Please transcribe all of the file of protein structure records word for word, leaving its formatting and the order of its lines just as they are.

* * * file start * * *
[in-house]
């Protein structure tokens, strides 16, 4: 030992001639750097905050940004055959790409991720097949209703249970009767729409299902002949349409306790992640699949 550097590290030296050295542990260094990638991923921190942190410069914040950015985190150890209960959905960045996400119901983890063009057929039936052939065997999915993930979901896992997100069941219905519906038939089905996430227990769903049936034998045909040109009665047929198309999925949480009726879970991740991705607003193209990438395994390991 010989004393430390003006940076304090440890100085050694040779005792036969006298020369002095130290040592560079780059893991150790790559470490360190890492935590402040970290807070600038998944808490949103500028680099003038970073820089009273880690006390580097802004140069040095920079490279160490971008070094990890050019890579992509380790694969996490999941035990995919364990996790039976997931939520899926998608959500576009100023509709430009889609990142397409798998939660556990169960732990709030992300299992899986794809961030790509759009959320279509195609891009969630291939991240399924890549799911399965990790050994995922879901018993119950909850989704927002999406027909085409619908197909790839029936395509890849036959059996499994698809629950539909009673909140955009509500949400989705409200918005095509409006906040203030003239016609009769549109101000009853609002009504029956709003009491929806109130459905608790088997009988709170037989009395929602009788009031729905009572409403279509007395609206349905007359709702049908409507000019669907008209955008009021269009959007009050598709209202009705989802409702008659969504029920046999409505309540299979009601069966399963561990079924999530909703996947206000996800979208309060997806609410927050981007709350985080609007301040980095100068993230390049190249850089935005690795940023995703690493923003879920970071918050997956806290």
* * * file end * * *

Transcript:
[in-house]
């Protein structure tokens, strides 16, 4: 030992001639750097905050940004055959790409991720097949209703249970009767729409299902002949349409306790992640699949 550097590290030296050295542990260094990638991923921190942190410069914040950015985190150890209960959905960045996400119901983890063009057929039936052939065997999915993930979901896992997100069941219905519906038939089905996430227990769903049936034998045909040109009665047929198309999925949480009726879970991740991705607003193209990438395994390991 010989004393430390003006940076304090440890100085050694040779005792036969006298020369002095130290040592560079780059893991150790790559470490360190890492935590402040970290807070600038998944808490949103500028680099003038970073820089009273880690006390580097802004140069040095920079490279160490971008070094990890050019890579992509380790694969996490999941035990995919364990996790039976997931939520899926998608959500576009100023509709430009889609990142397409798998939660556990169960732990709030992300299992899986794809961030790509759009959320279509195609891009969630291939991240399924890549799911399965990790050994995922879901018993119950909850989704927002999406027909085409619908197909790839029936395509890849036959059996499994698809629950539909009673909140955009509500949400989705409200918005095509409006906040203030003239016609009769549109101000009853609002009504029956709003009491929806109130459905608790088997009988709170037989009395929602009788009031729905009572409403279509007395609206349905007359709702049908409507000019669907008209955008009021269009959007009050598709209202009705989802409702008659969504029920046999409505309540299979009601069966399963561990079924999530909703996947206000996800979208309060997806609410927050981007709350985080609007301040980095100068993230390049190249850089935005690795940023995703690493923003879920970071918050997956806290």